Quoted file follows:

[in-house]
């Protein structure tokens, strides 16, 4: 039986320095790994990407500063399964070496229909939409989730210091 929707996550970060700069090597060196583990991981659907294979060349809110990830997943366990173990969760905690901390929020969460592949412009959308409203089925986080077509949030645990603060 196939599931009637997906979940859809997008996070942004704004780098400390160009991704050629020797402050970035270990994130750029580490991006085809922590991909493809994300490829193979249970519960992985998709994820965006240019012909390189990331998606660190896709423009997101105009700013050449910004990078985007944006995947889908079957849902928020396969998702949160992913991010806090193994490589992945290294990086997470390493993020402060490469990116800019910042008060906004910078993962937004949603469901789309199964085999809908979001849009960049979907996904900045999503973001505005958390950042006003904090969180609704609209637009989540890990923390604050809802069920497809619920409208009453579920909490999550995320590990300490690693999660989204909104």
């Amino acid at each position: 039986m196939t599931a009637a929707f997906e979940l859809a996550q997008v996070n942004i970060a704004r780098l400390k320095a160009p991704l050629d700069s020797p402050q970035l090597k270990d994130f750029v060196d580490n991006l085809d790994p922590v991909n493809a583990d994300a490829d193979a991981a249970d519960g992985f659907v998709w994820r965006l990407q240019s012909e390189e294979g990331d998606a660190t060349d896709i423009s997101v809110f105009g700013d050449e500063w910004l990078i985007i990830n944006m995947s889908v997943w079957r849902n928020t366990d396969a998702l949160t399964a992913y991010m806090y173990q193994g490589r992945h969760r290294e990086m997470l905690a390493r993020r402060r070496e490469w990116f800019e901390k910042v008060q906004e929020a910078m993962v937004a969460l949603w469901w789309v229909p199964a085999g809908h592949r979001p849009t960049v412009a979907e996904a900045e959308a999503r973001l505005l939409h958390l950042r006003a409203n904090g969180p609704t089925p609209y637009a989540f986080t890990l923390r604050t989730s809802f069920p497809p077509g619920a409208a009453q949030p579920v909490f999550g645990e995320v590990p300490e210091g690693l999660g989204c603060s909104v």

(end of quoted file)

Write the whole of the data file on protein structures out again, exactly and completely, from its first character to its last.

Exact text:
[in-house]
């Protein structure tokens, strides 16, 4: 039986320095790994990407500063399964070496229909939409989730210091 929707996550970060700069090597060196583990991981659907294979060349809110990830997943366990173990969760905690901390929020969460592949412009959308409203089925986080077509949030645990603060 196939599931009637997906979940859809997008996070942004704004780098400390160009991704050629020797402050970035270990994130750029580490991006085809922590991909493809994300490829193979249970519960992985998709994820965006240019012909390189990331998606660190896709423009997101105009700013050449910004990078985007944006995947889908079957849902928020396969998702949160992913991010806090193994490589992945290294990086997470390493993020402060490469990116800019910042008060906004910078993962937004949603469901789309199964085999809908979001849009960049979907996904900045999503973001505005958390950042006003904090969180609704609209637009989540890990923390604050809802069920497809619920409208009453579920909490999550995320590990300490690693999660989204909104």
């Amino acid at each position: 039986m196939t599931a009637a929707f997906e979940l859809a996550q997008v996070n942004i970060a704004r780098l400390k320095a160009p991704l050629d700069s020797p402050q970035l090597k270990d994130f750029v060196d580490n991006l085809d790994p922590v991909n493809a583990d994300a490829d193979a991981a249970d519960g992985f659907v998709w994820r965006l990407q240019s012909e390189e294979g990331d998606a660190t060349d896709i423009s997101v809110f105009g700013d050449e500063w910004l990078i985007i990830n944006m995947s889908v997943w079957r849902n928020t366990d396969a998702l949160t399964a992913y991010m806090y173990q193994g490589r992945h969760r290294e990086m997470l905690a390493r993020r402060r070496e490469w990116f800019e901390k910042v008060q906004e929020a910078m993962v937004a969460l949603w469901w789309v229909p199964a085999g809908h592949r979001p849009t960049v412009a979907e996904a900045e959308a999503r973001l505005l939409h958390l950042r006003a409203n904090g969180p609704t089925p609209y637009a989540f986080t890990l923390r604050t989730s809802f069920p497809p077509g619920a409208a009453q949030p579920v909490f999550g645990e995320v590990p300490e210091g690693l999660g989204c603060s909104v």